Hammerum burial site

The Hammerum burial site is an archaeological excavation located about 5 km east of Herning, Denmark, on Ny Gjellerupvej.[1] The site has been dated to the late Roman Iron Age (200–400 CE) and contained preserved fabric from graves of that era.[2][3]

History of excavationEdit

In 1993, initial stages of new road development revealed traces of several graves throughout the land slated for construction.[4] Seven graves were discovered upon further excavation. Four of these showed little historical significance;[2] the three remaining graves, contained organic materials that would prompt further analysis. These graves were transferred to Herning Museum in complete blocks of earth to preserve any hidden materials for further study, and were fully excavated and analysed after 2008, when further funding was available.[4]

Graves 8 and 100Edit

Of the three graves brought to Herning Museum, Grave 8 was the only one excavated upon arrival; archaeologists discovered within an isolated but well-preserved wooden coffin.[1] Several samples were taken from the coffin for study. These wood samples have so far yielded two very different ranges for the date of the grave: 3355-3103 BCE and 375-203 BCE.[1][5] This notable discrepancy has been attributed to either a mistake made during conservation treatment or a related issue during excavation and has yet to be fully resolved.

Grave 100, excavated in 2008, contained several subjects of interest: an as yet indeterminable organic substance, remains of human hair arranged in such a design as to indicate a female wearer, and sparse remains of animal hide.[2] While the bones of the deceased had already decomposed, their shadow remained imprinted in the grave and thus revealed the position of its lost occupant; the body had been lying on its left side with its legs bent before its chest.[2] The significance of this pose has not yet been researched.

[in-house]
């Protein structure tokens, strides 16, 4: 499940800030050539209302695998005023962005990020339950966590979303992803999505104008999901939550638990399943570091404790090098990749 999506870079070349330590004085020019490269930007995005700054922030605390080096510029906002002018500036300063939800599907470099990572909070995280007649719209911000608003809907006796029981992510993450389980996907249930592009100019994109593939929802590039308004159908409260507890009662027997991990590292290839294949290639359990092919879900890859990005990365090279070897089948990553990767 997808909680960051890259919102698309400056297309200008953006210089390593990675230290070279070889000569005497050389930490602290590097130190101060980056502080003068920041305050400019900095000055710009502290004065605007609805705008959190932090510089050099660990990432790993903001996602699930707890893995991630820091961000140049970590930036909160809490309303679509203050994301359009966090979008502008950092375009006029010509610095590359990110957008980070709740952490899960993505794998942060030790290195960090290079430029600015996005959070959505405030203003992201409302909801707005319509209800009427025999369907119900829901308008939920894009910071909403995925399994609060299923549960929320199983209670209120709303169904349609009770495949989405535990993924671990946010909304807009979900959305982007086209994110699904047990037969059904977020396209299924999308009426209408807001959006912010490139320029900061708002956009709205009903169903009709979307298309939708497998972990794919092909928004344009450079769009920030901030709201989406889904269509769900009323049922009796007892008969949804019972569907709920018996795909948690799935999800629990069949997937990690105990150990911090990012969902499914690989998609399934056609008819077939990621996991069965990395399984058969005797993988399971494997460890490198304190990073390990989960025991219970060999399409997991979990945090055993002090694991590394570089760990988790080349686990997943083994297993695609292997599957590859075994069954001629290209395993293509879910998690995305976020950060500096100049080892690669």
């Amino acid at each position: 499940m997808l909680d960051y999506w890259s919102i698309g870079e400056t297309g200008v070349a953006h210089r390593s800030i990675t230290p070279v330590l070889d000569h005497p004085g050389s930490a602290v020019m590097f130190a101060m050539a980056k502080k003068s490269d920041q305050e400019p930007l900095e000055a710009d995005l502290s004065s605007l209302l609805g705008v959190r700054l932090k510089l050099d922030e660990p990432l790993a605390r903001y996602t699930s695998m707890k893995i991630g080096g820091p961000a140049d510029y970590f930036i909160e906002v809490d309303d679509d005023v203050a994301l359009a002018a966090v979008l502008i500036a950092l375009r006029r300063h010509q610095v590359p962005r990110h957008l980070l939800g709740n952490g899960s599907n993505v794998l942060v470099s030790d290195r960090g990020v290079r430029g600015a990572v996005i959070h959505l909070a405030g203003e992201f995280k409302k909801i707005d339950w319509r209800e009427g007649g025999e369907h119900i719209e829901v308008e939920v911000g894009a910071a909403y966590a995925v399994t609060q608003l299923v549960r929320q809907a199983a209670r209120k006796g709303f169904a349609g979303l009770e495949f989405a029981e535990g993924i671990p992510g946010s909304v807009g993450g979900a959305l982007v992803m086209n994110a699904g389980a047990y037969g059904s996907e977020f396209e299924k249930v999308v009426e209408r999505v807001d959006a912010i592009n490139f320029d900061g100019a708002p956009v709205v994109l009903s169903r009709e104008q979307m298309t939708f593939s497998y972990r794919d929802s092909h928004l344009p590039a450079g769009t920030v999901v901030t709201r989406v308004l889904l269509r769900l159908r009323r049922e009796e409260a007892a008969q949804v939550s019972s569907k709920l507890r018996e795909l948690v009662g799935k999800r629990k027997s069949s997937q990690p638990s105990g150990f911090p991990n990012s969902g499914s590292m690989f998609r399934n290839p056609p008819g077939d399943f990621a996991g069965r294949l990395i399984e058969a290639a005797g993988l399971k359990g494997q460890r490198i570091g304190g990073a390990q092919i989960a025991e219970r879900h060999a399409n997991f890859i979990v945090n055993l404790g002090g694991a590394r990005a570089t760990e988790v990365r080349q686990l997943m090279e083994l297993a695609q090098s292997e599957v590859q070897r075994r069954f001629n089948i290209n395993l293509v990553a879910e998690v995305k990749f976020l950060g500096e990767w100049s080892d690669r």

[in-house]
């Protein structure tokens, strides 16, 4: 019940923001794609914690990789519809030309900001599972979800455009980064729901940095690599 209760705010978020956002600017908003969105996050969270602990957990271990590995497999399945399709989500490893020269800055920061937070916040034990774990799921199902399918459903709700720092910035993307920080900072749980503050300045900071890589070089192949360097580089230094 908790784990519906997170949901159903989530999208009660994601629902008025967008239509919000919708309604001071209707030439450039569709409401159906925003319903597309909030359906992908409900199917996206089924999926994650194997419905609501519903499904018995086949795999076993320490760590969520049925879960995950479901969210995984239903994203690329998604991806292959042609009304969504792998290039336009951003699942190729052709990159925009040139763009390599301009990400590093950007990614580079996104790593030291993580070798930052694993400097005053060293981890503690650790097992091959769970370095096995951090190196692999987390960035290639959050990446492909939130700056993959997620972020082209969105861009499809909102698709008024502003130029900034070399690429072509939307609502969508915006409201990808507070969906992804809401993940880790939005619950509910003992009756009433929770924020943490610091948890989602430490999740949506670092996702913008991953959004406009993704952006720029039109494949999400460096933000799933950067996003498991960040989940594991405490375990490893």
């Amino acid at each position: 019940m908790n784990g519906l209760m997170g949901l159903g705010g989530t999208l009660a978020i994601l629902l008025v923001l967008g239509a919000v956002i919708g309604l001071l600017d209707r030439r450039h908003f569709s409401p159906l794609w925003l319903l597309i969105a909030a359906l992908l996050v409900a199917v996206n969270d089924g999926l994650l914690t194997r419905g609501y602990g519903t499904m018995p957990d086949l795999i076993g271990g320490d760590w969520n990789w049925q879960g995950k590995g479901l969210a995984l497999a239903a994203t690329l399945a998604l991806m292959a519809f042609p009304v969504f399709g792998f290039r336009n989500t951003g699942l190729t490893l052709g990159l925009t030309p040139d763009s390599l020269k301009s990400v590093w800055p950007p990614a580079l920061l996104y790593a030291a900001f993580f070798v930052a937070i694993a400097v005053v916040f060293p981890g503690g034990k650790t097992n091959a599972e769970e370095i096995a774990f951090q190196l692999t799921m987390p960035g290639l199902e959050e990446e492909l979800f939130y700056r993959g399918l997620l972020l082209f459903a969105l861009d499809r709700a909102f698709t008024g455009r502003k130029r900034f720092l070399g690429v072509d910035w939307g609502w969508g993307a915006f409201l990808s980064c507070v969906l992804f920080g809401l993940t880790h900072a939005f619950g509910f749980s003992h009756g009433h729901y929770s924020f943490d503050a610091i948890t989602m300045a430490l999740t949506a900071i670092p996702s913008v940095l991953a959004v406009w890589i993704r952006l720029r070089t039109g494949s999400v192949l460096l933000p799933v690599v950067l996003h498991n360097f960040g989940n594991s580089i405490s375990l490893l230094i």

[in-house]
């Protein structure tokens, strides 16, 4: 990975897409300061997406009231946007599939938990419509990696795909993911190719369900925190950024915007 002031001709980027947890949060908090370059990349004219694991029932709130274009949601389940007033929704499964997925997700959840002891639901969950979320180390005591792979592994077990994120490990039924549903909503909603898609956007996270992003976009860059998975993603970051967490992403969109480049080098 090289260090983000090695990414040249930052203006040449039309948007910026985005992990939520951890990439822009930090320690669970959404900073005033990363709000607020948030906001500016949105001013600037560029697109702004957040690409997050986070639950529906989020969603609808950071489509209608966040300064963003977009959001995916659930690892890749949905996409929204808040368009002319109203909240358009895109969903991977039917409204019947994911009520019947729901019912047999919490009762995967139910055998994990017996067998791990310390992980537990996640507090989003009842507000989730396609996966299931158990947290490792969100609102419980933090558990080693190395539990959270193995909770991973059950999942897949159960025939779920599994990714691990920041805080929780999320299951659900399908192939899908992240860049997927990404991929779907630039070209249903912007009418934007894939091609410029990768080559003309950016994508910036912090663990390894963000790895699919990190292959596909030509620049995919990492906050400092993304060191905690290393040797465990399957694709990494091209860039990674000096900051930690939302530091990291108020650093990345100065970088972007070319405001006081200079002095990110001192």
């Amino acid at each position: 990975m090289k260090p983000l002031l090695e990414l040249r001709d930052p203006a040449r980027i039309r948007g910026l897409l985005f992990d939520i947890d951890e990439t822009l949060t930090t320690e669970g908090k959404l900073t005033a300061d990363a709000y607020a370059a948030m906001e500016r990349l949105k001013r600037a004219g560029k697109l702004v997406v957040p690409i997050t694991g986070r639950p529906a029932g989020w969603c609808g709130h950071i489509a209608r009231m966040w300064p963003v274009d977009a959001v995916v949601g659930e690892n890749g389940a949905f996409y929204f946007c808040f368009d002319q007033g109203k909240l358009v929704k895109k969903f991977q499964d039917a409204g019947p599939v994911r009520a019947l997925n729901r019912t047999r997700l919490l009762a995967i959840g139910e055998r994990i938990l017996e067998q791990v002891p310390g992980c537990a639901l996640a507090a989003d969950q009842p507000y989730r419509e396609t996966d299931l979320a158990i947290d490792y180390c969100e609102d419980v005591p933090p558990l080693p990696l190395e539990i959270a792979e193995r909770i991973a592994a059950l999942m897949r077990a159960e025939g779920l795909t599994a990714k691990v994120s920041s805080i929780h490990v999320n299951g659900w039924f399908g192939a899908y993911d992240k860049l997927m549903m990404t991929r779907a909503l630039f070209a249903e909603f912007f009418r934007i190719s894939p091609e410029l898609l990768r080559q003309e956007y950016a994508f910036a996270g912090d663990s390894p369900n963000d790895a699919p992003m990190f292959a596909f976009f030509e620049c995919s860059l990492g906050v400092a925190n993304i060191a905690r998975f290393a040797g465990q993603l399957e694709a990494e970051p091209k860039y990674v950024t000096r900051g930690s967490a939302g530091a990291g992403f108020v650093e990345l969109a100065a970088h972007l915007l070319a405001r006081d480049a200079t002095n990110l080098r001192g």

The Hammerum GirlEdit

In Grave 83, similarly to Grave 100, the only remains of the deceased is a preserved complex coiffure; this, combined with the size of the grave, indicates that the deceased was either a large girl or a young woman. The grave has thus been labelled the Hammerum Girl.[1]

The grave contains unusually well-preserved clothing.[1][5] Twelve threads of its wool fibers have been analyzed to determine the date and to discover information about the Hammerum Girl and her society. The threads have been dated to 78-313 CE, closely matching the date of the coffin lid, which has been identified as between 73 and 313 CE; the dating of the Hammerum Girl's hair has returned with a range of 1-130 CE; the discrepancies between this date and that of the clothing and coffin lid have been attributed to possible contamination of the hair sample during analysis.[1] The dating of Grave 8 has proven close to that of the Hammerum Girl.

The condition of the Hammerum Girl's textiles[6] is in contrast to that from previous grave sites from the Roman Iron Age which have lacked well-preserved samples.[1] Three pieces of clothing have been identified; one is a dress and another as a scarf.[1] The dress material indicates several details about the style of the time period; it is colored, including red, and is covered with decorative scales.[1] However, analyses of the fabric have provided no evidence of dyed threads, so the source of the coloration is unknown.[1]